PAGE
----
Thank You, Tiger–Now We Can Move On

I am grateful for Tiger Woods' admission of guilt and his apology to his family. Since the reporting of his car accident days ago, the Internet has been full of speculation about the accident and about his possible infidelity. People have been arguing, taking sides, and worrying about their golf superhero. I know I have been.

But now, with his admission and apology, we can move on.

Yes, this blog is about business writing. Here's the connection: Mr. Woods' situation, however unfortunate, involves business communication.

Now that he has told the truth, even a slice of it, we can move on. Our wondering is over. We can get back to important things. Soon Mr. Woods will be able to return to golf.  

The same is true when communicating bad news in our business lives. We should share bad news promptly and apologize for it.

In the latest issue of my e-newsletter, Better Writing at Work, I suggest:

Tip 3: Reveal it–don't conceal it. Don't try to protect others from bad news or yourself from sharing it. If bad news leaks out, people may be hurt and angry that they did not hear it from you or through other appropriate channels.

Tip 9: Apologize. Saying you are sorry about a situation does not mean you are guilty or liable for it. It means you care. Tell employees, customers, clients, and patrons when you are sorry that the news is not better. And if the bad news is your fault–for example, if you missed a proposal submission deadline because of your own mistake or delay–accept responsibility and apologize so that you and everyone else can move on.

He has owned up to the bad news. He has communicated enough for us to move on. Those were the right things to do.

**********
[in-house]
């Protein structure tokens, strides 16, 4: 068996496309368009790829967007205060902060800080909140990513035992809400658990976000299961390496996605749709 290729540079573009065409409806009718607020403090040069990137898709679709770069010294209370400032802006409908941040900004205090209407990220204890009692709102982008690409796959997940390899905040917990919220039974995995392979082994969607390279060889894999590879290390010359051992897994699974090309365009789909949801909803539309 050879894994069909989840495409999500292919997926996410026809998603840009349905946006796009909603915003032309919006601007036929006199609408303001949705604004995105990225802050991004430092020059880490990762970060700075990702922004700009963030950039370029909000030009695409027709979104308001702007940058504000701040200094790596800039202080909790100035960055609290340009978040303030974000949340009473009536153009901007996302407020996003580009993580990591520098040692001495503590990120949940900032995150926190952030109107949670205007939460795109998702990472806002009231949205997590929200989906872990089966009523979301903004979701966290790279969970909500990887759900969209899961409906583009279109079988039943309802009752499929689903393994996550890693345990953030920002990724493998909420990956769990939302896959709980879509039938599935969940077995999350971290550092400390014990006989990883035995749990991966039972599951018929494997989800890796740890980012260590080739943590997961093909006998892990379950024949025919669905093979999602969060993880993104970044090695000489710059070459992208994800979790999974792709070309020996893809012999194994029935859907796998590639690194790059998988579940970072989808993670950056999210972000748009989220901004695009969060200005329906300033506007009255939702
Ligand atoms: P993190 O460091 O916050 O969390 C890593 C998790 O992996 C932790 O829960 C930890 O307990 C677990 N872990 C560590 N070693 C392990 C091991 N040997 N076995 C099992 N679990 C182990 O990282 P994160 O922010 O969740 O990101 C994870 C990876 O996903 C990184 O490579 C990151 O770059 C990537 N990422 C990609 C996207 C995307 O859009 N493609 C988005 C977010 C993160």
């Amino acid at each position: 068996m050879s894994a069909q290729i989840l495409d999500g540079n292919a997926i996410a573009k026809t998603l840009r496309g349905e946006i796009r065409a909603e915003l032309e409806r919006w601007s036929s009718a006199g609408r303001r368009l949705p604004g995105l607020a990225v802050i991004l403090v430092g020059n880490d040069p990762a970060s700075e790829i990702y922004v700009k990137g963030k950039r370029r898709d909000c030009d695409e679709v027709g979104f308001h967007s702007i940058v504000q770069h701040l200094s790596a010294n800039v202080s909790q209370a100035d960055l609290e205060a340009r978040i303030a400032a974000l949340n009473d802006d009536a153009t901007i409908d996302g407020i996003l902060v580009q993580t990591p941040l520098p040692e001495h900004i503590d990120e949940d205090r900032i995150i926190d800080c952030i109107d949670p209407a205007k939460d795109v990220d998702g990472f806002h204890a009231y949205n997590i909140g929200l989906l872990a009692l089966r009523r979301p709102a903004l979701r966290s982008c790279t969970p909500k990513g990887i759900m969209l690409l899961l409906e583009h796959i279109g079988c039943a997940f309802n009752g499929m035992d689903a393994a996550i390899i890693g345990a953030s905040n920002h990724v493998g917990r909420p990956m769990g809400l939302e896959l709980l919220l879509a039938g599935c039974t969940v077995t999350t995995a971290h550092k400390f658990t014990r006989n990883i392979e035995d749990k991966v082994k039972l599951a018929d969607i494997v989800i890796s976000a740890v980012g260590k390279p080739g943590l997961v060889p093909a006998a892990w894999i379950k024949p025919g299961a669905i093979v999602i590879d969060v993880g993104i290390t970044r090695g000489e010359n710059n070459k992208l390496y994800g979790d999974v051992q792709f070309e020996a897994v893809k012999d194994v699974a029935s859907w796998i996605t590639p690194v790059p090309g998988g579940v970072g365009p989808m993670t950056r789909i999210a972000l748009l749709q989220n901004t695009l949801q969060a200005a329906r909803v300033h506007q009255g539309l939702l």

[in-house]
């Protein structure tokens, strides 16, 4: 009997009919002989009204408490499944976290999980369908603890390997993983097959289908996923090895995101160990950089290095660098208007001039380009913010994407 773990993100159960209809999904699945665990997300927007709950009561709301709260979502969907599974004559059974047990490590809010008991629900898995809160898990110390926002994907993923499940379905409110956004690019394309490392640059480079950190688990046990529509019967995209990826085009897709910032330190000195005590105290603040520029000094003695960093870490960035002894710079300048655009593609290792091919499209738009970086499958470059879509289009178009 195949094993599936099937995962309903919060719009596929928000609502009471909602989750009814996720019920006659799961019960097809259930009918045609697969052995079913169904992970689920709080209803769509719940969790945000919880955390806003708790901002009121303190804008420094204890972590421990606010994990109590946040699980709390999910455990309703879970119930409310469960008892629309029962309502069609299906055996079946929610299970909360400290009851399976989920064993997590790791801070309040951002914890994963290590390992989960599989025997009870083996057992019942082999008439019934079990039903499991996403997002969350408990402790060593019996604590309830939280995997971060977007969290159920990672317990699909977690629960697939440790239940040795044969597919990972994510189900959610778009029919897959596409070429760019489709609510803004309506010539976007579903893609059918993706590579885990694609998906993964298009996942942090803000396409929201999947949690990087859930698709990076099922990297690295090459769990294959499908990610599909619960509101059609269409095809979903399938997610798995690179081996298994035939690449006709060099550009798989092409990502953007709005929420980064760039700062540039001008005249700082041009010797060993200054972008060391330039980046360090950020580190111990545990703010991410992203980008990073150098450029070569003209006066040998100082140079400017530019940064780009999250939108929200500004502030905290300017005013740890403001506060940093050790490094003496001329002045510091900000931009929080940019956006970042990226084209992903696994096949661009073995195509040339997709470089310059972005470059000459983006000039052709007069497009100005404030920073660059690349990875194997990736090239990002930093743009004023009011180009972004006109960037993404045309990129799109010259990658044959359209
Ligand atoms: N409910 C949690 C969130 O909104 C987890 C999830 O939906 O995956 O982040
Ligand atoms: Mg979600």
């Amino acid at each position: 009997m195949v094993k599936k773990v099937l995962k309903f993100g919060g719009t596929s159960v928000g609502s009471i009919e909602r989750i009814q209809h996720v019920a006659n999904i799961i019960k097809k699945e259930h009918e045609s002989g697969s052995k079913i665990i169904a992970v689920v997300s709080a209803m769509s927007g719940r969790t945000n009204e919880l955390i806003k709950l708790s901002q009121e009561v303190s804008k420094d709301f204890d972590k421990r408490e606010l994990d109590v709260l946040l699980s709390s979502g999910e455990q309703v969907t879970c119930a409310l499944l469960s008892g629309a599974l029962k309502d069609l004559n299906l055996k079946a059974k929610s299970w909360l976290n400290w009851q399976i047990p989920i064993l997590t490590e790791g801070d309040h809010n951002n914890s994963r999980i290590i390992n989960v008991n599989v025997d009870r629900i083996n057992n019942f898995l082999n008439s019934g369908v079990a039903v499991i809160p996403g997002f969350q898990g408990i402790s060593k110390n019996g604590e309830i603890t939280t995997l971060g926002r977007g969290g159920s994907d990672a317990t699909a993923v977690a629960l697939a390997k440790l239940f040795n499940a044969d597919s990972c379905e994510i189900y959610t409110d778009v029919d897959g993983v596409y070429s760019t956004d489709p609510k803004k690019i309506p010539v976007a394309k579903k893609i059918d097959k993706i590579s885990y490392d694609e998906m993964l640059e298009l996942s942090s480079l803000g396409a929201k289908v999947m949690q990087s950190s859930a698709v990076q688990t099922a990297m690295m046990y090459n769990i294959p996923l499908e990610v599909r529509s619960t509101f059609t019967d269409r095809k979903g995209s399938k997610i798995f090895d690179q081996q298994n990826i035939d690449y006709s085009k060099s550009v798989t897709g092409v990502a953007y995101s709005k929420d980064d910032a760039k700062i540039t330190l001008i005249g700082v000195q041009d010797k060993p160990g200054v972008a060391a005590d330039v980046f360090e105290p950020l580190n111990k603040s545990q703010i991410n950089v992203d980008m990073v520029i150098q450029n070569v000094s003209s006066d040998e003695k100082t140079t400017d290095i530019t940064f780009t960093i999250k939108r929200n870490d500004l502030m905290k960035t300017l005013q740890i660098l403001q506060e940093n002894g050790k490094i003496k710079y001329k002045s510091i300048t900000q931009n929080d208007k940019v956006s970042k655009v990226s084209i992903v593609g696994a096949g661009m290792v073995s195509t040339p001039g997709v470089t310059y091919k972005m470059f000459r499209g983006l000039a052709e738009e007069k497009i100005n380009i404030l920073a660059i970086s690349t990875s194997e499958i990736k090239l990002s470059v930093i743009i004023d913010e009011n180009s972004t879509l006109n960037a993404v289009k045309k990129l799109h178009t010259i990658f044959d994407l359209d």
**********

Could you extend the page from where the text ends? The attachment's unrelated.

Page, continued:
Do you have a view on communicating bad news?

Syntax Training


  1. You’re kidding, right, Lynn? I don’t recall Tiger admitting anything, except generic “transgressions.” Why this quickness to absolve him? Why so uncomfortable with uncertainty? Let the man twist in the wind until he does what it takes to resolve the situation. Until then, a premature decision to “move on” is just as inappropriate as a premature decision to pronounce Tiger guilty.

  2. Hi, Tim. Great comment. But no, I am not kidding. I wanted to stop wondering and move on, and I have. Admitting his “transgressions” was the bad news I needed to move on.

    There are many other things he might have said and ways he might have said it, but my uncertainty has been satisfied. I have stopped viewing the videos and reading the articles. I am done with it.


  3. I’m tired of the news relying on Tiger Woods (and other celebrities) to get a story. How much more celebrity crap are they going to throw at us? I don’t *care* about a celebrity’s car accident, who’s pregnant, and who’s cheating on their spouse. Don’t people have better things to do?!

  4. The same is true when communicating bad news in our business lives. We should share bad news promptly and apologize for it.

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